• Always carry - and know how to use - a tide table, topo map, and watch when hiking the Olympic Coast.

  • Many points leading to Toleak Point are only passable at low tide - particularly south of Scotts Creek. Passable points on the way out may not be safe on the return, and it's possible to become stranded. Tide tables are available at visitor centers and coastal ranger stations. Red and black symbols mark departure points from the beach on headland overland trails where it's unsafe to continue on the beach.

  • Backpackers should plan travel in both directions at low tide - this will help avoid the extra headland climb at Taylor Point. Day hikers should anticipate varying tides, and plan travel accordingly. Understanding tides, time, and daylight management is critical for extended trips on the Olympic Coast.

  • Numerous campsites are tucked behind surf logs, and just inside the forest on either side of Strawberry and Toleak points. Arguably the best two sites are located south of Toleak Point, which are close to Jackson Creek and furthest from crowds.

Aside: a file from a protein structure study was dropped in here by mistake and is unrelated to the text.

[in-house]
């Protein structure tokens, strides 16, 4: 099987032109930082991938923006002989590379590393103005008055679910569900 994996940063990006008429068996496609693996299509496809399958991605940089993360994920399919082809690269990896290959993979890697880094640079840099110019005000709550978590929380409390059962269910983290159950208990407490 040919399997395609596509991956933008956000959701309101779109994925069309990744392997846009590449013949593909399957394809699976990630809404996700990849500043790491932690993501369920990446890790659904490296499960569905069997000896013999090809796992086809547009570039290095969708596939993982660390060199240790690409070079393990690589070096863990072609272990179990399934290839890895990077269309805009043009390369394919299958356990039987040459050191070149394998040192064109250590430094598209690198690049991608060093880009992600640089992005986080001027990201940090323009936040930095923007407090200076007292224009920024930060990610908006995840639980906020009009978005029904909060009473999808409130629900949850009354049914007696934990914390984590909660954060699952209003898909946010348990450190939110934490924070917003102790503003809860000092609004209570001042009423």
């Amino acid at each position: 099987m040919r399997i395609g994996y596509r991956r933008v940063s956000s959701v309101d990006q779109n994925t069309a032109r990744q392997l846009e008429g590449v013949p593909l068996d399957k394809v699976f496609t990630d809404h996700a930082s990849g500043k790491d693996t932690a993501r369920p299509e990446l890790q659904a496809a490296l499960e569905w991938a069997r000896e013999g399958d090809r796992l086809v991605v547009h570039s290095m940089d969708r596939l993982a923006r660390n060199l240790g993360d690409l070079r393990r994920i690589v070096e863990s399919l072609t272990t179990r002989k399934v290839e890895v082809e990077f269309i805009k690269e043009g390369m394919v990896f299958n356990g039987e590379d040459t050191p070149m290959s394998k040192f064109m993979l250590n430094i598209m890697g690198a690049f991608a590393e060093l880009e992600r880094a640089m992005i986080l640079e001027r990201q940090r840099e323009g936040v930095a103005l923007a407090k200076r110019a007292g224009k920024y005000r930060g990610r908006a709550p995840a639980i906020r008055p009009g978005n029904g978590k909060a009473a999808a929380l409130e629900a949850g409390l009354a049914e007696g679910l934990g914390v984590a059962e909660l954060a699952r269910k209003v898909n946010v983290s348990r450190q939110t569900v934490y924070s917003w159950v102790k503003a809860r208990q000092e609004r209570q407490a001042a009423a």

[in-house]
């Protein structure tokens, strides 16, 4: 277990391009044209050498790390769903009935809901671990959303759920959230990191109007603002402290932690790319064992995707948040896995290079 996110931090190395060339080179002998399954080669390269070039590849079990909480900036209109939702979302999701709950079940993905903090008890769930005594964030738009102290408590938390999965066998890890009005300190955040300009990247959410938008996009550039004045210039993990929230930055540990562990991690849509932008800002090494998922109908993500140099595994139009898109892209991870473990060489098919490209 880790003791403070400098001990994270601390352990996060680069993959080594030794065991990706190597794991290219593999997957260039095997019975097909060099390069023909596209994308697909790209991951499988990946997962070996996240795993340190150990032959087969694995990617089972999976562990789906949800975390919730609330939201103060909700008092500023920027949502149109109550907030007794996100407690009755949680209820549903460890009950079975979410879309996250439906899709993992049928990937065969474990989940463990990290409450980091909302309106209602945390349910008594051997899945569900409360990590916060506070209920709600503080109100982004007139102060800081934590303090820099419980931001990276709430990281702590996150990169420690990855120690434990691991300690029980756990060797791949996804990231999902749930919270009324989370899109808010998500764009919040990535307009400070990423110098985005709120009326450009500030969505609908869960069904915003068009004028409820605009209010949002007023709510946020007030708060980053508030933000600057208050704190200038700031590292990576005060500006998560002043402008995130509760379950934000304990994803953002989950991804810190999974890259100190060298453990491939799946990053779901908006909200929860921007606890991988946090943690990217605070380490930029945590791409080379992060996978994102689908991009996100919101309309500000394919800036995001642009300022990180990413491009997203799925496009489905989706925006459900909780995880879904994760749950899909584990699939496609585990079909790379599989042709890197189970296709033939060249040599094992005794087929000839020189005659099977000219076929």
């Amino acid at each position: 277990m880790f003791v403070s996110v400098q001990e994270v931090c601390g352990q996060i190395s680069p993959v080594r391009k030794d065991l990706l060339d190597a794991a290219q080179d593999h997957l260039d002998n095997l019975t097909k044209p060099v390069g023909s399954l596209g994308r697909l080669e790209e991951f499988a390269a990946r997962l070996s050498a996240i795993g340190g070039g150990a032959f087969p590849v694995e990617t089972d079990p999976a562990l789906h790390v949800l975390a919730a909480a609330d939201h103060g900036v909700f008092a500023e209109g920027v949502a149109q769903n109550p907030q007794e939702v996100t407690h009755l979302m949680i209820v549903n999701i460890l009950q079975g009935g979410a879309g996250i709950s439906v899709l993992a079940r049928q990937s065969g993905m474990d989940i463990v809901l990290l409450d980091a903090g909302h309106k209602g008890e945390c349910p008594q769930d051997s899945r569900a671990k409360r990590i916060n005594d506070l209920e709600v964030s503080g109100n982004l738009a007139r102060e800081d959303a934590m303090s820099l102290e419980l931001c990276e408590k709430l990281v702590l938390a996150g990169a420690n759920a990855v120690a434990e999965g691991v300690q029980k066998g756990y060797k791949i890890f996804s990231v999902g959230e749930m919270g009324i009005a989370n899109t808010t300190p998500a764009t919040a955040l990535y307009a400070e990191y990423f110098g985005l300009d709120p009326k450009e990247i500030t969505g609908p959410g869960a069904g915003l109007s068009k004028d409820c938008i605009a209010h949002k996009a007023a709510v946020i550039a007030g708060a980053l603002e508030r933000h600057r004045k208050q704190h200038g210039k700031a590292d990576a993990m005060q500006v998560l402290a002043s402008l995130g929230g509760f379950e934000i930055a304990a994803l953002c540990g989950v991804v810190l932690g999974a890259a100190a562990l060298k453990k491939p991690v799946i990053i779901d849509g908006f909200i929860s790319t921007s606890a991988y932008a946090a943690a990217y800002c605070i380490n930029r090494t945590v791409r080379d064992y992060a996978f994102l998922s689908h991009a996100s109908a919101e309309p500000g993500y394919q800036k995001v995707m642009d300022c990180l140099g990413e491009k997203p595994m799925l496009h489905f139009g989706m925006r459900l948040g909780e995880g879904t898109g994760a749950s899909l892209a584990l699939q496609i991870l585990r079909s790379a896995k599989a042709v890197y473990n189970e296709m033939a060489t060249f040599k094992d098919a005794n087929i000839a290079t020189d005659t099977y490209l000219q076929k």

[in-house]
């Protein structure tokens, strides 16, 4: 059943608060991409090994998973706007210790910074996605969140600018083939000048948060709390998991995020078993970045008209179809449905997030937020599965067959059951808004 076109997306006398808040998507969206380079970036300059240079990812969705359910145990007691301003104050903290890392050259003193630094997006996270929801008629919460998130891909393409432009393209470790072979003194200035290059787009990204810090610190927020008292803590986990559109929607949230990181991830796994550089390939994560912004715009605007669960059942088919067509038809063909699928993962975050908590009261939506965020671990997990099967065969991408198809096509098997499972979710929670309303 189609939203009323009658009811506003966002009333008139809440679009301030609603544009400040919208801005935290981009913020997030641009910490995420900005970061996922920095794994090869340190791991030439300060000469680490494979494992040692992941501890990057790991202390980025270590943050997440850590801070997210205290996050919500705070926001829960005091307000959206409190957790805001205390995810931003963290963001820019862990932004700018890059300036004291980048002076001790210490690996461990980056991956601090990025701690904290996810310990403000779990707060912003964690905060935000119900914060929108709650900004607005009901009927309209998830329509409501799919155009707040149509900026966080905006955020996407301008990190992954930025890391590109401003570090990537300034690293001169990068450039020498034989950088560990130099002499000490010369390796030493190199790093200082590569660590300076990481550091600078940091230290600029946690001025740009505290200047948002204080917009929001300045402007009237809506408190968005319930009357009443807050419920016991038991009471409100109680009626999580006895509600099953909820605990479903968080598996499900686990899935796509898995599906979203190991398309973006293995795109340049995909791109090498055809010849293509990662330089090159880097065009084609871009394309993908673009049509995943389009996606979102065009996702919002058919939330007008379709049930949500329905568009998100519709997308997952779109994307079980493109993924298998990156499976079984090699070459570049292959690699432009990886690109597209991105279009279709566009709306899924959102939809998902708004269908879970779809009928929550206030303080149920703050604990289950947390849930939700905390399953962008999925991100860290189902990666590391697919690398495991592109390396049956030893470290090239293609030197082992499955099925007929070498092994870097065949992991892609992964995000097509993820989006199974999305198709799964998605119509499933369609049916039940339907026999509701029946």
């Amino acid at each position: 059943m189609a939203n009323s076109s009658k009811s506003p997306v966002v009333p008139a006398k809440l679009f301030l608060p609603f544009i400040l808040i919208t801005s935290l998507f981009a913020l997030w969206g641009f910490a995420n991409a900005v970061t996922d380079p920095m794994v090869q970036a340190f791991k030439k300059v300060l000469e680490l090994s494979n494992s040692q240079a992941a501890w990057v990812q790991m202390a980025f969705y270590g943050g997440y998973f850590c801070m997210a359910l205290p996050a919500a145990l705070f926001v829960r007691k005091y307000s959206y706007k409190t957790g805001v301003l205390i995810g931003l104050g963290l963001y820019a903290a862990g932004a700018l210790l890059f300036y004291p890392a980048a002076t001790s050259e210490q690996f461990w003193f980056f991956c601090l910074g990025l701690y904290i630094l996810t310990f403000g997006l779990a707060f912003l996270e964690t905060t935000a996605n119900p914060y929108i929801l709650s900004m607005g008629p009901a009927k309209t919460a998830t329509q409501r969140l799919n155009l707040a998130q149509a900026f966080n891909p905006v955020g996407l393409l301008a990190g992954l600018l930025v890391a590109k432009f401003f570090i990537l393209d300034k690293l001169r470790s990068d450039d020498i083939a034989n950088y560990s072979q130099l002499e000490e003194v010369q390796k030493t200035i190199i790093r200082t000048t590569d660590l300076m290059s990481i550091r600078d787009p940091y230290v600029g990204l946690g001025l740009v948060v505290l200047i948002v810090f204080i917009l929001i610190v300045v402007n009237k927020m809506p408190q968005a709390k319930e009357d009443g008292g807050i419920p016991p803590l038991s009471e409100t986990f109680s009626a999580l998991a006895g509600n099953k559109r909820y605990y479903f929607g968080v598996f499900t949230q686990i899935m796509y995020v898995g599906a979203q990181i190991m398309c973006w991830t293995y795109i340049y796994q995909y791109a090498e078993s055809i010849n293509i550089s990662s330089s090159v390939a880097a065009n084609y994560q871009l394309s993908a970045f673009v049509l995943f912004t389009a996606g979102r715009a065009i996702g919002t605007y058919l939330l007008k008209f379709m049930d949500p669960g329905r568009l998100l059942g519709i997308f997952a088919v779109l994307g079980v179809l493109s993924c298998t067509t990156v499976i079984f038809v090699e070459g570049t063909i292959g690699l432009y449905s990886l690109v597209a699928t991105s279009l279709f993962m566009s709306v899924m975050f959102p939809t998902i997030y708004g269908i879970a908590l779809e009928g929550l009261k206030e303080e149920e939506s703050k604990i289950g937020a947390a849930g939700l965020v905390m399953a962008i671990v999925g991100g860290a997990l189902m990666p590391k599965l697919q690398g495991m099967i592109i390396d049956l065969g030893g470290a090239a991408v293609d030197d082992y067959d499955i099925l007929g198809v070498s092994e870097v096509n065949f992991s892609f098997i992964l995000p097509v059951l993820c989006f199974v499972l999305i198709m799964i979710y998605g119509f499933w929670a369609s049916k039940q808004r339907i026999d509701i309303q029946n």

Camping and Backpacking Information

  • Permits are required for all overnight stays in Olympic National Park. Contact the Wilderness Information Center (360.565.3100) for backcountry camping reservations, permits, and trail conditions. Visit the WIC: 600 East Park Avenue, Port Angeles, WA 98362.

  • There's a $5 per person - per night fee to backcountry camp in Olympic National Park (children under 16 excluded).

  • This is a self-registration trailhead, where you will find forms, permits, and pay boxes.

  • There are no quotas or required reservations for La Push - Mora area beaches. Campsites are not individually assigned, but are available to permit holders on a first come, first served basis.

  • Camp only in established sites, which are located on the forest edge at Scotts Creek, Strawberry Point, and Toleak Point. These sites are generally concealed behind surf log piles, and sometimes informally marked with colorful beach wash-ups.

  • Food Storage: Hard-sided containers (such as bear canisters) are required all along the Olympic Coast.